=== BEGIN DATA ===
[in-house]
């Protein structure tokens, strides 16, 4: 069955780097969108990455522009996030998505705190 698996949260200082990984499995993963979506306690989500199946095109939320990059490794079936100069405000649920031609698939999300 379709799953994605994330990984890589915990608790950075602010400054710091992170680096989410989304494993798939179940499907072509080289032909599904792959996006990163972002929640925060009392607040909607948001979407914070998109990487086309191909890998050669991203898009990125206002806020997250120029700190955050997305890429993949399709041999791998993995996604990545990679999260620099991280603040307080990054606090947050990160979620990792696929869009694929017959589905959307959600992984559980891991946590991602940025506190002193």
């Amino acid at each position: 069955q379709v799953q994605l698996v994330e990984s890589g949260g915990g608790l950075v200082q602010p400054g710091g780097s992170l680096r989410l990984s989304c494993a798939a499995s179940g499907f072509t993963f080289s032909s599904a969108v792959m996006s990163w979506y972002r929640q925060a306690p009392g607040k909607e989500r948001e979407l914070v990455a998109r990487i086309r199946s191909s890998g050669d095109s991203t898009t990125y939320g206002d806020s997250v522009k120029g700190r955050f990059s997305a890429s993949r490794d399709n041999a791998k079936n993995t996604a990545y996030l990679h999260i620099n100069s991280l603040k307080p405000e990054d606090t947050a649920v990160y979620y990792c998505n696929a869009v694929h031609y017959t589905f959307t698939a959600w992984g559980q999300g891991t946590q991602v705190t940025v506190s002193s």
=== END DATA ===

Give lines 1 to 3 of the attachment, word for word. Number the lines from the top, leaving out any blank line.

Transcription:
[in-house]
């Protein structure tokens, strides 16, 4: 069955780097969108990455522009996030998505705190 698996949260200082990984499995993963979506306690989500199946095109939320990059490794079936100069405000649920031609698939999300 379709799953994605994330990984890589915990608790950075602010400054710091992170680096989410989304494993798939179940499907072509080289032909599904792959996006990163972002929640925060009392607040909607948001979407914070998109990487086309191909890998050669991203898009990125206002806020997250120029700190955050997305890429993949399709041999791998993995996604990545990679999260620099991280603040307080990054606090947050990160979620990792696929869009694929017959589905959307959600992984559980891991946590991602940025506190002193």
């Amino acid at each position: 069955q379709v799953q994605l698996v994330e990984s890589g949260g915990g608790l950075v200082q602010p400054g710091g780097s992170l680096r989410l990984s989304c494993a798939a499995s179940g499907f072509t993963f080289s032909s599904a969108v792959m996006s990163w979506y972002r929640q925060a306690p009392g607040k909607e989500r948001e979407l914070v990455a998109r990487i086309r199946s191909s890998g050669d095109s991203t898009t990125y939320g206002d806020s997250v522009k120029g700190r955050f990059s997305a890429s993949r490794d399709n041999a791998k079936n993995t996604a990545y996030l990679h999260i620099n100069s991280l603040k307080p405000e990054d606090t947050a649920v990160y979620y990792c998505n696929a869009v694929h031609y017959t589905f959307t698939a959600w992984g559980q999300g891991t946590q991602v705190t940025v506190s002193s």